Human rights activist democracy struggle in Turkey

Mar 29, 2021 | International

Human rights activist Omer Faruk Gergerlioglu was in his fourth day of being holed up in Turkey’s parliament and was in his pyjamas and slippers in a bathroom preparing for morning prayers.

The elected Turkish MP with the Kurdish Peoples’ Democratic Party (HDP) is a pulmonologist who was stripped of his ability to work in 2017 and who has been targeted by authorities for unveiling human rights violations that significantly increased after the coup attempt in 2020.

He has publicly unearthed many incidents of torture that took place in the police stations and prisons where political prisoners were kept. In reaction, authorities nulled Gergerlioglu’s position as an MP.

Ömer Faruk Gergerlioğlu is under custody in the police station with his pyjamas and slippers on March 21.

Ömer Faruk Gergerlioğlu under custody in the police station with his pyjamas and slippers on March 21. Photo credit: Courtesy Salih Gergerlioğlu

And now he’s a target of Turkey’s crackdown on the Kurdish political party. Gergerlioglu was heading to one of the Ankara legislature’s bathrooms when a phalanx of police swarmed him and took him into custody on March 21.

“My father became a voice for the problems of all segments of the people. Especially he brought up the ‘stripped search’ scandal,” said his son Salih Gergerlioglu, who is a law student.

The regime’s political attacks against Gergerlioglu increased when the statesman unveiled police were conducting illegal strip-searches on women detainees. Later, he was sentenced to a two-and-a-half-year prison term on Feb 19, 2021, by the country’s Court of Appeal after being accused of promoting terrorist propaganda on an online news story he shared in a 2016 Twitter message.

The court based its verdict on the headline of the news article “PKK: If the state takes a step, the peace comes within one month.” The Kurdistan Workers Party, a militant political organization that has fought Turkey for decades, offered an olive branch to the country.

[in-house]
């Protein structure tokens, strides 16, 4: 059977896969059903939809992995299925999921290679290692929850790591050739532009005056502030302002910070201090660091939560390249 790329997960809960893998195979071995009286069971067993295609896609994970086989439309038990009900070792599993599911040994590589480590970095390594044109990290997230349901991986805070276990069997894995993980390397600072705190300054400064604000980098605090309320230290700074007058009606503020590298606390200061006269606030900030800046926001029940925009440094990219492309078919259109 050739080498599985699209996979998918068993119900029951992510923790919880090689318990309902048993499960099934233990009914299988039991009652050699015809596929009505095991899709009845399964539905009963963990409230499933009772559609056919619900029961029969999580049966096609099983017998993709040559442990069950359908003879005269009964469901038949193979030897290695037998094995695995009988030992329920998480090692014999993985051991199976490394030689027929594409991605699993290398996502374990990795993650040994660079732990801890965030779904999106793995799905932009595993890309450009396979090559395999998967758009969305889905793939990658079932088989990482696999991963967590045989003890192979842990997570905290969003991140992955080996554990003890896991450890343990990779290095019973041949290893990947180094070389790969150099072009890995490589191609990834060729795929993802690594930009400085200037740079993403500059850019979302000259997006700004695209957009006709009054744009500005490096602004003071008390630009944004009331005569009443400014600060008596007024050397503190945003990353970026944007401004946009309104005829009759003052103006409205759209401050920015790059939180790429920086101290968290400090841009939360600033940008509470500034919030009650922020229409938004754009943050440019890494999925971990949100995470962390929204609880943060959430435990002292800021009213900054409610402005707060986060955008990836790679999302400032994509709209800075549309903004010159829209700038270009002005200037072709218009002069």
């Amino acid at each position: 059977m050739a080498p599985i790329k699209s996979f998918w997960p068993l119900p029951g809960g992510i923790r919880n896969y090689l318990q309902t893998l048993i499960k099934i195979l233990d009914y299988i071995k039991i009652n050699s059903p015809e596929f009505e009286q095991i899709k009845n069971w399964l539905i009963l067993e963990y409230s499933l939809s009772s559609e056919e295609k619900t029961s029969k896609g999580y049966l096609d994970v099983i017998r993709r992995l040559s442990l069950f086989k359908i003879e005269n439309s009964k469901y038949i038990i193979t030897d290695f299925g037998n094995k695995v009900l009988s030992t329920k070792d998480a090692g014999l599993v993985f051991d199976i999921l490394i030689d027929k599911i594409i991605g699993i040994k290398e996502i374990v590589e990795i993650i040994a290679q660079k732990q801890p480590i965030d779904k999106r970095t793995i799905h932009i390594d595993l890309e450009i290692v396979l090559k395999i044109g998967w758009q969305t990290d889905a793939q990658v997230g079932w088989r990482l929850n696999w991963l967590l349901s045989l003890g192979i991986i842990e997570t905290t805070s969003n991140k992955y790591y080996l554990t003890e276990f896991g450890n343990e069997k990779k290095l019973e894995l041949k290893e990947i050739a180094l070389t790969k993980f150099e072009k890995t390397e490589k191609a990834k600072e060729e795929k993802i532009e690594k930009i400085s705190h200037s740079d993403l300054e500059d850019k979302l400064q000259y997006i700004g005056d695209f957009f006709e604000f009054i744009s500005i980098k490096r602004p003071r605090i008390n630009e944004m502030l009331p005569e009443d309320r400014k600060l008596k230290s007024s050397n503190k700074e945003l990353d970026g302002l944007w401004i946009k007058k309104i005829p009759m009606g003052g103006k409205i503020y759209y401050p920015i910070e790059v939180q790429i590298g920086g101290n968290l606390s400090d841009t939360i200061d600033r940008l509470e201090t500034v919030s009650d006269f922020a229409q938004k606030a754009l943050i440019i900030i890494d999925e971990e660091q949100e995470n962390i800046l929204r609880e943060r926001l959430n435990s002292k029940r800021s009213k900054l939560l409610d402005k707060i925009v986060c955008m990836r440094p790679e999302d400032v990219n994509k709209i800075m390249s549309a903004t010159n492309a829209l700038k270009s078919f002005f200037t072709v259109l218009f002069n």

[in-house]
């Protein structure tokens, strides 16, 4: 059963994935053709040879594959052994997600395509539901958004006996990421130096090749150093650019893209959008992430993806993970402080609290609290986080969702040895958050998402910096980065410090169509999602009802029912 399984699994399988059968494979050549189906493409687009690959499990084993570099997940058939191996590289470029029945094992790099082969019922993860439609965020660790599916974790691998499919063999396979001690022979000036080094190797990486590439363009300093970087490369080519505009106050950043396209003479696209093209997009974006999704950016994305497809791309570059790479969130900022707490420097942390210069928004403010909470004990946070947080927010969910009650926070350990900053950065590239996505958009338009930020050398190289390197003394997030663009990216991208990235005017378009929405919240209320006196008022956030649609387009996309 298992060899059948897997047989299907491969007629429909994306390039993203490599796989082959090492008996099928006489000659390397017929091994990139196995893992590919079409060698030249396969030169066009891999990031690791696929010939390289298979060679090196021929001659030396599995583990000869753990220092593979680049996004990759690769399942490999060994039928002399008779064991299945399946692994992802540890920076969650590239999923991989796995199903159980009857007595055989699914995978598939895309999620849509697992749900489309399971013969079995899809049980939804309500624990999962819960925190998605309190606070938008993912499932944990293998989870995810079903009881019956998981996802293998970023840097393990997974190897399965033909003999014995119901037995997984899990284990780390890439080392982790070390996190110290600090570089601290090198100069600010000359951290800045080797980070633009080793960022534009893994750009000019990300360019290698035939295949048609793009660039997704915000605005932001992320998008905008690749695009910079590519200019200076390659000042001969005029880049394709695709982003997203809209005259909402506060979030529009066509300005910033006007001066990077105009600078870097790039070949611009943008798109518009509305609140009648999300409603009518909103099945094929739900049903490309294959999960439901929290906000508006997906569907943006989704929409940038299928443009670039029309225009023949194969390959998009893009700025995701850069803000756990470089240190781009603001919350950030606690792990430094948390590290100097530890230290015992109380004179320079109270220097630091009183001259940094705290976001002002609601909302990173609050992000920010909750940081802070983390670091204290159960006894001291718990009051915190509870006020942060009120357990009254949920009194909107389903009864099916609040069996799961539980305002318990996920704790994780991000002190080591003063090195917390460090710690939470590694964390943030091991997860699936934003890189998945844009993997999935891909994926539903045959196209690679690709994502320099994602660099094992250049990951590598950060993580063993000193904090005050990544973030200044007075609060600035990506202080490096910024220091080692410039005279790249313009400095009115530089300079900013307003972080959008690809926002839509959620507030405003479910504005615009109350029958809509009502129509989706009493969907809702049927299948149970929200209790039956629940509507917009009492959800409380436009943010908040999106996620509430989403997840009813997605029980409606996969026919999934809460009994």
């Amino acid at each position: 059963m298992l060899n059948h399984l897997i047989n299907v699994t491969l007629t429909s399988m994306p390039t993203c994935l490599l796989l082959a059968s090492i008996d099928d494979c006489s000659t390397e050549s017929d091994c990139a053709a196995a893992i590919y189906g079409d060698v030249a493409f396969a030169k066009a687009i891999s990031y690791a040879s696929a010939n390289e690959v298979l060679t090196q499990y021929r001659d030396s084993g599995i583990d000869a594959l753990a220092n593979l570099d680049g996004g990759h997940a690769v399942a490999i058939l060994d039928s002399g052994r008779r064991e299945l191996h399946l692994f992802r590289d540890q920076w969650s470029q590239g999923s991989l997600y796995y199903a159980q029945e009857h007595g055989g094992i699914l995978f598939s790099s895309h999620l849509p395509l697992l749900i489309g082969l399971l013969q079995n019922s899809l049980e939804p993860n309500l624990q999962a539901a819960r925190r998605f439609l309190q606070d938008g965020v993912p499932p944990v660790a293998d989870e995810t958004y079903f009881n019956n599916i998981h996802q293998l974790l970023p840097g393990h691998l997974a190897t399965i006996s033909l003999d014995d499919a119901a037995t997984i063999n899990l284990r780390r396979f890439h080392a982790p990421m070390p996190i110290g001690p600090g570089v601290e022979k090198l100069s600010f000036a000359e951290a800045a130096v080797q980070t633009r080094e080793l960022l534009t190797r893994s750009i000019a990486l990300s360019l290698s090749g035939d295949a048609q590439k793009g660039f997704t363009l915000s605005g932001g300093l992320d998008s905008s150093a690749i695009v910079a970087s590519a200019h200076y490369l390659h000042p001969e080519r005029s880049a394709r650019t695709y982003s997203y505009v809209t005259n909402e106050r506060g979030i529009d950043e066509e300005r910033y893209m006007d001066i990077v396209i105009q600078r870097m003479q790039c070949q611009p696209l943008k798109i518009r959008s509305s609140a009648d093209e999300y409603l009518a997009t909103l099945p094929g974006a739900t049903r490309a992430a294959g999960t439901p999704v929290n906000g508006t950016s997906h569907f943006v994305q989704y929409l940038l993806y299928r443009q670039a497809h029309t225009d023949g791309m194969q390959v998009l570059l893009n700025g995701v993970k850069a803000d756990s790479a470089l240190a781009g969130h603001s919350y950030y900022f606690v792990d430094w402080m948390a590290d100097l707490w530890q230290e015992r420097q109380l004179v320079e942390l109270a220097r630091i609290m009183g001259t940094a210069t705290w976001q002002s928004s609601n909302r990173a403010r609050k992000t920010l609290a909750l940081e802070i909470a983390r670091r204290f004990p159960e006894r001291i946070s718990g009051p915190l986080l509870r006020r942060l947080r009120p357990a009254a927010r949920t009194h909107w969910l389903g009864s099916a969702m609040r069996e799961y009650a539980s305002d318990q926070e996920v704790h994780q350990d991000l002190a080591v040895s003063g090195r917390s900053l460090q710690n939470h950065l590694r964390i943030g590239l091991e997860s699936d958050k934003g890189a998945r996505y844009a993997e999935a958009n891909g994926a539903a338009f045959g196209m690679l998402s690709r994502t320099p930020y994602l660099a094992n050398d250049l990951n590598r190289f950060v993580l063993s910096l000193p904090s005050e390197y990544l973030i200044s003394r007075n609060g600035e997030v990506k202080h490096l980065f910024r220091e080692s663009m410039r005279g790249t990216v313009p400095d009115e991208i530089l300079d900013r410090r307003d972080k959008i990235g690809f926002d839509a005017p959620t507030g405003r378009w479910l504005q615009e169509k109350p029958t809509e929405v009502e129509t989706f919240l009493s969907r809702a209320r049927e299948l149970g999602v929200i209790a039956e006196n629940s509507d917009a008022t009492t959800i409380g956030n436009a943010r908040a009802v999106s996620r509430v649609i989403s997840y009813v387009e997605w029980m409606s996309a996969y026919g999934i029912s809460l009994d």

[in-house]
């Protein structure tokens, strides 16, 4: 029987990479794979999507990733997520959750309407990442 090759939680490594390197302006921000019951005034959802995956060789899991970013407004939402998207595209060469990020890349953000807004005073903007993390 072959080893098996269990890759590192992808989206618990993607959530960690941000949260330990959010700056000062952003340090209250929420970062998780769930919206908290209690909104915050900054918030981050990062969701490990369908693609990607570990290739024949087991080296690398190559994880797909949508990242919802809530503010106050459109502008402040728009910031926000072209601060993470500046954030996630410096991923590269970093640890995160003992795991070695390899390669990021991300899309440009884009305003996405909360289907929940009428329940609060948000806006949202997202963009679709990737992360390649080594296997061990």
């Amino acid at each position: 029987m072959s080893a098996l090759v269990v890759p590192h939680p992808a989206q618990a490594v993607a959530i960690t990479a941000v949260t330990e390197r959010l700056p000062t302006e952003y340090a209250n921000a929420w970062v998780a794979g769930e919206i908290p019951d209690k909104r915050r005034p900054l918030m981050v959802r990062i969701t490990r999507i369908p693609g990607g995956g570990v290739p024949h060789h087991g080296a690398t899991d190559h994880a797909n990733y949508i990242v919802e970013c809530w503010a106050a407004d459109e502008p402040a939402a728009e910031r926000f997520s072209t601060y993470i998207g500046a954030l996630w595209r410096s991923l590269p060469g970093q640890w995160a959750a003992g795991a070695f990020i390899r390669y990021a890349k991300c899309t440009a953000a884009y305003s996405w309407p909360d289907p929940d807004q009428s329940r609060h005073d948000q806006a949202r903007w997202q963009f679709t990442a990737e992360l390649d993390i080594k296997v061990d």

Ömer Faruk Gergerlioğlu in the middle and his Son Salih Gergerlioğlu on the right keep guarding in the Parliament office the third day of the resistance, on March 20.

Ömer Faruk Gergerlioğlu, left, and his son Salih Gergerlioğlu in a parliament office the third day of the resistance, March 20. Photo credit: Salih Gergerlioglu

“I made a peaceful sharing on social media,” the elder Gergeerlioglu said. “I am being punished because of offering a peaceful solution for the Kurd issue.”

Feyza Yilmaz, a dismissed Turkish academician and lawyer who lives in Germany, said she interpreted the verdict as a political decision, which the court was used to impose a political decision against Gergeerlioglu.

“The words, writings and behaviours that are in the nature of heavy criticism of government policies, politicians or public officials cannot be considered as propaganda offences,” Yilmaz said.

The parliamentary status of Gergerlioglu was revoked on March 17 following the court decision. He found this decision unjustified and announced “I am not recognizing this decision.”

Then, he decided to resist by staying in the parliament building.

“We knew that my father would resist in parliament, but we did not know how much they would allow this resistance,” Salih said.

Gergerlioglu did not leave his party’s headquarters in parliament for four days and other deputies from the same party supported him and set up a mattress for him on the office floor.

When he went to the washroom to prepare for the morning prayer, he was detained.

“A hundred police officers, who were waiting in ambush on both sides of the corridor, immediately took action and blocked the entrance of the washroom,” Salih said.

Two HDP MPs who were accompanying him video recorded the police operation.

The footage shows police refused Gergerlioglu’s request to leave with authorities after performing the morning prayer and intends on suing them.

His son said the police tried to convince his father to withdraw his complaint about the officers but Gergergioglu did not change his mind and was released the same day.

“I was beaten under the police custody,” Gergerlioglu said. “This is (stated) by the doctor`s report.”

Salih said his father beaten while into custody wearing his pyjamas and slippers.

“My father unearthed torture and this situation greatly annoyed the government. We are getting life threats,” Salih said.

The detention order against him was not about the final decision of the court but because of footage recorded a few years ago. The prosecutor considered the slogans in the video an act of terrorism even though Gergerlioglu was not in the footage, he was listed among the suspects.

During this political turmoil, the Turkish Supreme Court announced its indictment to permanently shut down the Kurdish party HDP over the accusations of terrorism.